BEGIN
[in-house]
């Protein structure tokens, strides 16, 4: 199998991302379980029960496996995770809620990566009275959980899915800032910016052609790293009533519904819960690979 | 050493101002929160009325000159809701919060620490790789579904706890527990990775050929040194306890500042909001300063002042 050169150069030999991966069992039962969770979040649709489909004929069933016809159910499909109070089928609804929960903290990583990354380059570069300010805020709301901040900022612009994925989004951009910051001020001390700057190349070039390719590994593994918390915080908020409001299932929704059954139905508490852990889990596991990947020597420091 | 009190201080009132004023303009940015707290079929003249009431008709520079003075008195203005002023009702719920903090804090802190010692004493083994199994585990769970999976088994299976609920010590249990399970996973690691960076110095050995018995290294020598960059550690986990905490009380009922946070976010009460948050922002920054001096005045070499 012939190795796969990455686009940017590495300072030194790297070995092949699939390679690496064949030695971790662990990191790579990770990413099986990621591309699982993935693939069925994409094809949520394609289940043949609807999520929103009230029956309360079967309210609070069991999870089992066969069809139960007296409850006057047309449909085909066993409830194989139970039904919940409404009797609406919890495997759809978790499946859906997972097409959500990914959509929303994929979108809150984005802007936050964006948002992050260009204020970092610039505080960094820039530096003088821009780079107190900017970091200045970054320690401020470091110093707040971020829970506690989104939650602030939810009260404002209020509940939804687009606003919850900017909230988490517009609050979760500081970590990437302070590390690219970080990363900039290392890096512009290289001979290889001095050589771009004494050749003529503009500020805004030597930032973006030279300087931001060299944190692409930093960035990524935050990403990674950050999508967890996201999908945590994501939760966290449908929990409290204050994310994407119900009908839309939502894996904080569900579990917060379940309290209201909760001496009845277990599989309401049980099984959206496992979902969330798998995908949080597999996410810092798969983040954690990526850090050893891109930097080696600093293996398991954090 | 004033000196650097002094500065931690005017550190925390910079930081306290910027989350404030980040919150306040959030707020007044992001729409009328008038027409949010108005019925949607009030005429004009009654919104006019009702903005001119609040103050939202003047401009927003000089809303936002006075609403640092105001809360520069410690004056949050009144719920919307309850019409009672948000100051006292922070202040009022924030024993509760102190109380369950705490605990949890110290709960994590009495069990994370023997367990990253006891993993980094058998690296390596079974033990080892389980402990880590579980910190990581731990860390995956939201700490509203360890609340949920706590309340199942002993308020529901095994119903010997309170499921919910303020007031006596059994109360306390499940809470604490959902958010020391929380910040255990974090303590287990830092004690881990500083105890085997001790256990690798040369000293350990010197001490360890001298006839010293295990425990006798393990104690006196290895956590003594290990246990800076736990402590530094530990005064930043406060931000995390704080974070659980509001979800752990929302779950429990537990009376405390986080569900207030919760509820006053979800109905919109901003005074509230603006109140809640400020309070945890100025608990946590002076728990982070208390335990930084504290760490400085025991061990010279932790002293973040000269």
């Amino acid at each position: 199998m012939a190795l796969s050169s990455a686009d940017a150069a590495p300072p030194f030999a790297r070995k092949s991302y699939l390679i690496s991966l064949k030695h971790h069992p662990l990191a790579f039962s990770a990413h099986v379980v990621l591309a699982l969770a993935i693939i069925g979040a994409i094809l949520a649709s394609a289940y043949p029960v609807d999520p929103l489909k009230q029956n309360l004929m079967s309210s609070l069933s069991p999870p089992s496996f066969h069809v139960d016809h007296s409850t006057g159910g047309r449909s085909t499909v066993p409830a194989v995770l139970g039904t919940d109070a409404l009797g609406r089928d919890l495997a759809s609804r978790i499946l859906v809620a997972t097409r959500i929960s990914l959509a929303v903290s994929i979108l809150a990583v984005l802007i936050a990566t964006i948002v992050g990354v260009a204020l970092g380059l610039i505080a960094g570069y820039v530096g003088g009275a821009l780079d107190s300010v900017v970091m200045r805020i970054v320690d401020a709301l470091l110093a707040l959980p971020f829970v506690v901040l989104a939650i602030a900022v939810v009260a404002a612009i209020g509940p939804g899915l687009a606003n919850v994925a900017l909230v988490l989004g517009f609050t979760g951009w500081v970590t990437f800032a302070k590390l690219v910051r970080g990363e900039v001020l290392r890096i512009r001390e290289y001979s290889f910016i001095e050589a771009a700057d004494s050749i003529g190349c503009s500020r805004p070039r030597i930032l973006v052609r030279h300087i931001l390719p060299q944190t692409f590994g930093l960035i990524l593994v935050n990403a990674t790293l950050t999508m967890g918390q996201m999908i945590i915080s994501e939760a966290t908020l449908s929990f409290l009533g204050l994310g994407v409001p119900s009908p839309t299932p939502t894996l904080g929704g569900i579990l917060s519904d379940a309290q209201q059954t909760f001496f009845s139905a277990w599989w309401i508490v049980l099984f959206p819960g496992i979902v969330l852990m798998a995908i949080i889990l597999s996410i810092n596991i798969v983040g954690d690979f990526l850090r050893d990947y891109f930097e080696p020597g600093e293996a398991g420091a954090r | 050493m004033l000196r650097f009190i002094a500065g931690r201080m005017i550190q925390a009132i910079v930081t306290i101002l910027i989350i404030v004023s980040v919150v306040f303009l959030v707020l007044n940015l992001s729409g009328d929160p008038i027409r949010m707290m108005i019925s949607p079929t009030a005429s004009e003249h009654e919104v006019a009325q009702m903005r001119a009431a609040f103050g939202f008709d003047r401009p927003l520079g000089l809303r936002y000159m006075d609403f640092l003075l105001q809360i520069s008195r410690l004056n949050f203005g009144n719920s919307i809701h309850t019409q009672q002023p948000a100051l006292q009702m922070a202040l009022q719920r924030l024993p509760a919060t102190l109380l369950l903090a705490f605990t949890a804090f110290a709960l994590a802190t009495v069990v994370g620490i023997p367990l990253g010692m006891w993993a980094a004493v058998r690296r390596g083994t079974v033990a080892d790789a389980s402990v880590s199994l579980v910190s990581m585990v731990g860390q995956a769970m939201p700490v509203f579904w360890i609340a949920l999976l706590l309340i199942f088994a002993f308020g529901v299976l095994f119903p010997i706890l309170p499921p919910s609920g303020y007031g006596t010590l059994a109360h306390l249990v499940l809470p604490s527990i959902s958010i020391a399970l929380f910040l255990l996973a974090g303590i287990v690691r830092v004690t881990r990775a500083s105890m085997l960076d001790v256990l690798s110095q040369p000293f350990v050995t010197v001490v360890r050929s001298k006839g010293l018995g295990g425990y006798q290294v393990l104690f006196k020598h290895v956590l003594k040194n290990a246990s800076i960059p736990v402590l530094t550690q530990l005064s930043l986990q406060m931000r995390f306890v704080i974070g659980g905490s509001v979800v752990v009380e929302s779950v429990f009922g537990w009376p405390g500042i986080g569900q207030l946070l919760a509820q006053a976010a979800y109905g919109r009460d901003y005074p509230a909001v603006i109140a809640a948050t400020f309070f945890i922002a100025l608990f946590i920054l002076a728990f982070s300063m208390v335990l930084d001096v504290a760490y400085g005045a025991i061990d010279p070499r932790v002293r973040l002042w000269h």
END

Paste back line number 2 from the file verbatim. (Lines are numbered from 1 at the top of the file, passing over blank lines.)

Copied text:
């Protein structure tokens, strides 16, 4: 199998991302379980029960496996995770809620990566009275959980899915800032910016052609790293009533519904819960690979 | 050493101002929160009325000159809701919060620490790789579904706890527990990775050929040194306890500042909001300063002042 050169150069030999991966069992039962969770979040649709489909004929069933016809159910499909109070089928609804929960903290990583990354380059570069300010805020709301901040900022612009994925989004951009910051001020001390700057190349070039390719590994593994918390915080908020409001299932929704059954139905508490852990889990596991990947020597420091 | 009190201080009132004023303009940015707290079929003249009431008709520079003075008195203005002023009702719920903090804090802190010692004493083994199994585990769970999976088994299976609920010590249990399970996973690691960076110095050995018995290294020598960059550690986990905490009380009922946070976010009460948050922002920054001096005045070499 012939190795796969990455686009940017590495300072030194790297070995092949699939390679690496064949030695971790662990990191790579990770990413099986990621591309699982993935693939069925994409094809949520394609289940043949609807999520929103009230029956309360079967309210609070069991999870089992066969069809139960007296409850006057047309449909085909066993409830194989139970039904919940409404009797609406919890495997759809978790499946859906997972097409959500990914959509929303994929979108809150984005802007936050964006948002992050260009204020970092610039505080960094820039530096003088821009780079107190900017970091200045970054320690401020470091110093707040971020829970506690989104939650602030939810009260404002209020509940939804687009606003919850900017909230988490517009609050979760500081970590990437302070590390690219970080990363900039290392890096512009290289001979290889001095050589771009004494050749003529503009500020805004030597930032973006030279300087931001060299944190692409930093960035990524935050990403990674950050999508967890996201999908945590994501939760966290449908929990409290204050994310994407119900009908839309939502894996904080569900579990917060379940309290209201909760001496009845277990599989309401049980099984959206496992979902969330798998995908949080597999996410810092798969983040954690990526850090050893891109930097080696600093293996398991954090 | 004033000196650097002094500065931690005017550190925390910079930081306290910027989350404030980040919150306040959030707020007044992001729409009328008038027409949010108005019925949607009030005429004009009654919104006019009702903005001119609040103050939202003047401009927003000089809303936002006075609403640092105001809360520069410690004056949050009144719920919307309850019409009672948000100051006292922070202040009022924030024993509760102190109380369950705490605990949890110290709960994590009495069990994370023997367990990253006891993993980094058998690296390596079974033990080892389980402990880590579980910190990581731990860390995956939201700490509203360890609340949920706590309340199942002993308020529901095994119903010997309170499921919910303020007031006596059994109360306390499940809470604490959902958010020391929380910040255990974090303590287990830092004690881990500083105890085997001790256990690798040369000293350990010197001490360890001298006839010293295990425990006798393990104690006196290895956590003594290990246990800076736990402590530094530990005064930043406060931000995390704080974070659980509001979800752990929302779950429990537990009376405390986080569900207030919760509820006053979800109905919109901003005074509230603006109140809640400020309070945890100025608990946590002076728990982070208390335990930084504290760490400085025991061990010279932790002293973040000269």